Debunking the JFK / Berliner mistranslation myth

Today marks the 50th anniversary of John F. Kennedy’s famous “Ich bin ein Berliner” speech.

This German phrase has gone down as one of the most famous mistranslations in history. The common narrative is that, while he tried to declaring his solidarity with the people of Berlin, JFK instead proclaimed “I am a jelly doughnut”.

Fifty years later, we break down the phrase and explain why what Kennedy said was a perfectly sound translation, even if he may have also inadvertently described himself as a jelly doughnut.

“Berliner”

No question, “Berliner” is the accurate demonym for people from Berlin. While it does also refer to a type of jelly doughnut, many German foods derive their name from the demonym of the town they come from, the most commonly used no doubt being “Hamburger”.

“EIN Berliner”

The use of the indefinite article “ein” (meaning “a”) in this phrase is key. Had Kennedy not used and instead said “Ich bin Berliner,” he would have been saying that he is literally either from or living Berlin.

German linguist and professor at the University of Wisconsin Juergen Eichhoff pointed out in an essay in 1993 that the “ein” was necessary to make it clear that he was speaking in a figurative, metaphorical sense, emphasising that Kennedy was a Berliner in spirit, rather than that he lived in the Kreuzberg area.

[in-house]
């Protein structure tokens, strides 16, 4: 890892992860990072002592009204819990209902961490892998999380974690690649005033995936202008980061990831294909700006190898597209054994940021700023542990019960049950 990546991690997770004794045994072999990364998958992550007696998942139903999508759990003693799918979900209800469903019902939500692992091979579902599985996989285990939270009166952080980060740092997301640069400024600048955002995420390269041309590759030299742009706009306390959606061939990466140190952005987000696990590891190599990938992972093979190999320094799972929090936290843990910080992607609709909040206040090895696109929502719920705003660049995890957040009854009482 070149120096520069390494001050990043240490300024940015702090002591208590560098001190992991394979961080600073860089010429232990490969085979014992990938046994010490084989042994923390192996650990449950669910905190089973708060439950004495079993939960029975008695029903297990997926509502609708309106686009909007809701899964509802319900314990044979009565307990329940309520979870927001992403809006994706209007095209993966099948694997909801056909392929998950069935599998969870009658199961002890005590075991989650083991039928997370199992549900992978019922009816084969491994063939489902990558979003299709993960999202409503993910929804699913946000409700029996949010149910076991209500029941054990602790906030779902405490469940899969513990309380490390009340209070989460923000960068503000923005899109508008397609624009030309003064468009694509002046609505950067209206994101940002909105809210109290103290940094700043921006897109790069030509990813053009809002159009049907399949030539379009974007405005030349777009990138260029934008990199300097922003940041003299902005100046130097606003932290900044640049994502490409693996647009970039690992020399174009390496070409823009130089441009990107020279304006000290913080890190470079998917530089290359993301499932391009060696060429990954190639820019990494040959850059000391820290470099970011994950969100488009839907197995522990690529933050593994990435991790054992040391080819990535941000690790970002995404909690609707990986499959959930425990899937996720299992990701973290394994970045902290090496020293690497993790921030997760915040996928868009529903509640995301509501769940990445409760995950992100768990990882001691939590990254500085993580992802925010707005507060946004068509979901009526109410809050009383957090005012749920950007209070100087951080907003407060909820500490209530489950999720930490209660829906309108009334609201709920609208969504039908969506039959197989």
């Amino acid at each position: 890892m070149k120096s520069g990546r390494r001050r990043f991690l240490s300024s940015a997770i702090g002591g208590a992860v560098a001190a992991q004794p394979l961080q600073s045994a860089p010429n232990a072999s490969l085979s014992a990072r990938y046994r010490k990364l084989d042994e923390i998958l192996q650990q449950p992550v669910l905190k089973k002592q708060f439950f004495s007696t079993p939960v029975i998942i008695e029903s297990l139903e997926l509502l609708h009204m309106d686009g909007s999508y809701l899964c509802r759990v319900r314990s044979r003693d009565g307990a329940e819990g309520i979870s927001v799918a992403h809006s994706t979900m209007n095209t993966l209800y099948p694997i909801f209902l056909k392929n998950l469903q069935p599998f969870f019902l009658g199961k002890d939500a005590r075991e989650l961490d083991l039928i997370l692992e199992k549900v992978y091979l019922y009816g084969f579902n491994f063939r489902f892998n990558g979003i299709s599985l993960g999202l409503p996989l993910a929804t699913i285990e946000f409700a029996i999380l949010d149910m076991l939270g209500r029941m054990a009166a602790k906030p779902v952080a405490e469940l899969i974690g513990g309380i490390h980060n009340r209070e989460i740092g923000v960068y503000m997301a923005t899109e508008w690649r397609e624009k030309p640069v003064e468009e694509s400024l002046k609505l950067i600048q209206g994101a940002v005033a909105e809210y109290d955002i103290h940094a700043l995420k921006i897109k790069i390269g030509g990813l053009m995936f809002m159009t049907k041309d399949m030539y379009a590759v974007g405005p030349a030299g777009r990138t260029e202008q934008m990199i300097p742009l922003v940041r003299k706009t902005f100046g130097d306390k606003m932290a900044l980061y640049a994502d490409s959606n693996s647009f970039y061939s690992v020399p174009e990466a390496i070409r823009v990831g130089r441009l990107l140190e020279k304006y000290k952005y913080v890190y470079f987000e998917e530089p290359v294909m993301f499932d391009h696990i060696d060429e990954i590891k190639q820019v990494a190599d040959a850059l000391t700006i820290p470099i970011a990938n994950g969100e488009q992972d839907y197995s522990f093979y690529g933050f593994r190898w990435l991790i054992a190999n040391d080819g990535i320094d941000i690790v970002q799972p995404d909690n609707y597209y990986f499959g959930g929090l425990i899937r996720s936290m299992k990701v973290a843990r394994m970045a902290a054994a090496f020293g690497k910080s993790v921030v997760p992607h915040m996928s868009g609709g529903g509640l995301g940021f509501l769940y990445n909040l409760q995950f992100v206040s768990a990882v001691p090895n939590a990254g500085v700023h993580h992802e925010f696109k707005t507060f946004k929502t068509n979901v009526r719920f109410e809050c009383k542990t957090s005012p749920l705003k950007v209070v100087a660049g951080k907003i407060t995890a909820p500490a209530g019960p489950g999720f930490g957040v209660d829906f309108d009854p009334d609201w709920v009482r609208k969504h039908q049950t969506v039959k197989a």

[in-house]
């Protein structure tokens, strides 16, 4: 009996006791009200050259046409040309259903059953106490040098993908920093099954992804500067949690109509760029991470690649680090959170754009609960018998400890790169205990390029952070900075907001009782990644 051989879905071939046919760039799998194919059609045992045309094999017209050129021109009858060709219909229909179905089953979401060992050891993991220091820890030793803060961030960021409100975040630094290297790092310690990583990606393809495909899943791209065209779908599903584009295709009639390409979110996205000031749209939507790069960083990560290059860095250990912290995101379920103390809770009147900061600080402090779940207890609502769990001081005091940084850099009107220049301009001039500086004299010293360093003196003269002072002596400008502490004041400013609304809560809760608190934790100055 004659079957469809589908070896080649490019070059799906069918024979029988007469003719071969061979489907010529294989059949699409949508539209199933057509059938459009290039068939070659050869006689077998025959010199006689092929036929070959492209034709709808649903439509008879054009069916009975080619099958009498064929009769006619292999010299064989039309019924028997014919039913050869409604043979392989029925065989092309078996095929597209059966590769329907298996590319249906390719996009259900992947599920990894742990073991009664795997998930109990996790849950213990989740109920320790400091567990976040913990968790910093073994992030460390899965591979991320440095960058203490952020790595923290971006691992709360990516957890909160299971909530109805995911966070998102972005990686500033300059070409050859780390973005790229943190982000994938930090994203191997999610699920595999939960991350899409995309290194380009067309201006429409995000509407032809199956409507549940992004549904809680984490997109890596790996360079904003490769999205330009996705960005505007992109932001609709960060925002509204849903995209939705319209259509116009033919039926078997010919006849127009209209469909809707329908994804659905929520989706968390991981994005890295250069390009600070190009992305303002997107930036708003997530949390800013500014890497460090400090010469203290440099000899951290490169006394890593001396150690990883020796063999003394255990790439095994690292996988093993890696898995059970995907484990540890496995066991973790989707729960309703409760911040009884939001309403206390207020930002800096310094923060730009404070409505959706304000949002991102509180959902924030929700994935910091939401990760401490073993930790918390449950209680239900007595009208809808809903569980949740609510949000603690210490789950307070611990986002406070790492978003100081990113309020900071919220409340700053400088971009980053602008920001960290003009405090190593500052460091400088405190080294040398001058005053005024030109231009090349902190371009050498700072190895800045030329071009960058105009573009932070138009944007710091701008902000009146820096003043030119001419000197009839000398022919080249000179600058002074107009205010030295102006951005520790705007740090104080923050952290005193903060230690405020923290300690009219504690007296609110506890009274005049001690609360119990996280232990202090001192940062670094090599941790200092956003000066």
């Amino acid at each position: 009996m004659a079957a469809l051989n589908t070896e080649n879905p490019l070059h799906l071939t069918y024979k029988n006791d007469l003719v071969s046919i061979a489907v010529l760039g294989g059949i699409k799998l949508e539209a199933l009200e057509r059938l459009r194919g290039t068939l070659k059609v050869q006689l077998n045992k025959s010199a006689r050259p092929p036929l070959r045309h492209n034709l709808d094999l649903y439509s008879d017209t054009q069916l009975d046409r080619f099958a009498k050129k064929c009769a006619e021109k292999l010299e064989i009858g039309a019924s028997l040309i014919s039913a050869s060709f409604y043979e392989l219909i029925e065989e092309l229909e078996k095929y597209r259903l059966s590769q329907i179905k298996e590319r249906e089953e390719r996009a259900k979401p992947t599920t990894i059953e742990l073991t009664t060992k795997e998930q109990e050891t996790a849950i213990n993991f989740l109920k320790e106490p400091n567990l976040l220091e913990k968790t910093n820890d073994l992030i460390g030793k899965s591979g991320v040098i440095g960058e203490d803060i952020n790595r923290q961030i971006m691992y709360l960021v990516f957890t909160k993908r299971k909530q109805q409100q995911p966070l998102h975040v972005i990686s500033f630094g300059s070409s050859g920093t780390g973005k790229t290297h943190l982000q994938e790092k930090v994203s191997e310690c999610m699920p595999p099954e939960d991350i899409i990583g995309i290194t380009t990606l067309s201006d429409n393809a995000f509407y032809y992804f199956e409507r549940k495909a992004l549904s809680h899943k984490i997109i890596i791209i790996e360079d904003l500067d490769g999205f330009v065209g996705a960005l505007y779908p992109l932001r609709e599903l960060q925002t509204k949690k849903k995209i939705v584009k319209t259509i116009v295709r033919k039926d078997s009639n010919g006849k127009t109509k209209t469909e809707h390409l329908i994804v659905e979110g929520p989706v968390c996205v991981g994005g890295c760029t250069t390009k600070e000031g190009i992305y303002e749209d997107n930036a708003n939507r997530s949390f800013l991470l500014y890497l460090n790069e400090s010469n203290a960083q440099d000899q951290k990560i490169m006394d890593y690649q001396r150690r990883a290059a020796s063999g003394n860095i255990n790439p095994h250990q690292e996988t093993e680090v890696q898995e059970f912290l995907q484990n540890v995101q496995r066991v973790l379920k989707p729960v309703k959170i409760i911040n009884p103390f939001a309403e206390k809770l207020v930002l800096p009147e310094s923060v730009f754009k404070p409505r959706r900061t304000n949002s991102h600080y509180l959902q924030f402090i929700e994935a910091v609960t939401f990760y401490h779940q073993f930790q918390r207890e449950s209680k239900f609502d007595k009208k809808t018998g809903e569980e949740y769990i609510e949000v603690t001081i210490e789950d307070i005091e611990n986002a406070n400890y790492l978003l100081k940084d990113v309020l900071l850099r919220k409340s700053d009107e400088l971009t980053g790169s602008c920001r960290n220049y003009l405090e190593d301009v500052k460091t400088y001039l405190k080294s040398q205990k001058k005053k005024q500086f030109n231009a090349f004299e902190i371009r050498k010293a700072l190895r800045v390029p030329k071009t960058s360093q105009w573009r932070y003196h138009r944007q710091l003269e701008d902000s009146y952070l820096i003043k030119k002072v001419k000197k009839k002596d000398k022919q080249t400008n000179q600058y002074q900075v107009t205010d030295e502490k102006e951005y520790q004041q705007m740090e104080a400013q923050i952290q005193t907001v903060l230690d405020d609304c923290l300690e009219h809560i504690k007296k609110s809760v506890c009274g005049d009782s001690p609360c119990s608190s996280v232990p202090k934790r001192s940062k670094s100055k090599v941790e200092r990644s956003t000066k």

Put into context:

Yes, what Kennedy said can be interpreted as “I am a Jelly Doughnut,” and media agencies, including the highly-respected New York Times, have no doubt played a role in ensuring that that is how the meaning will be remembered.

However, when put into context, this seems ridiculous. As David Ernery from About.com points out: “If I were to tell a group of Americans that my editor is a New Yorker, would any of them really think I’d confused him with the weekly magazine of the same name?”

The Christian Science Monitor gives another good example: “Two days after the 9/11 attacks, Le Monde ran an editorial headlined “Nous sommes tous Américains,” and nobody took the headline to read “We are all steak tartare.” Because that would have been really dumb.”

Accurate Translation:

Kennedy’s “Ich bin ein Berliner” phrase wasn’t lost in translation among the German crowd, but it did include a humourless, though slightly embarrassing double meaning. A professional translation company would not usually let this slide.
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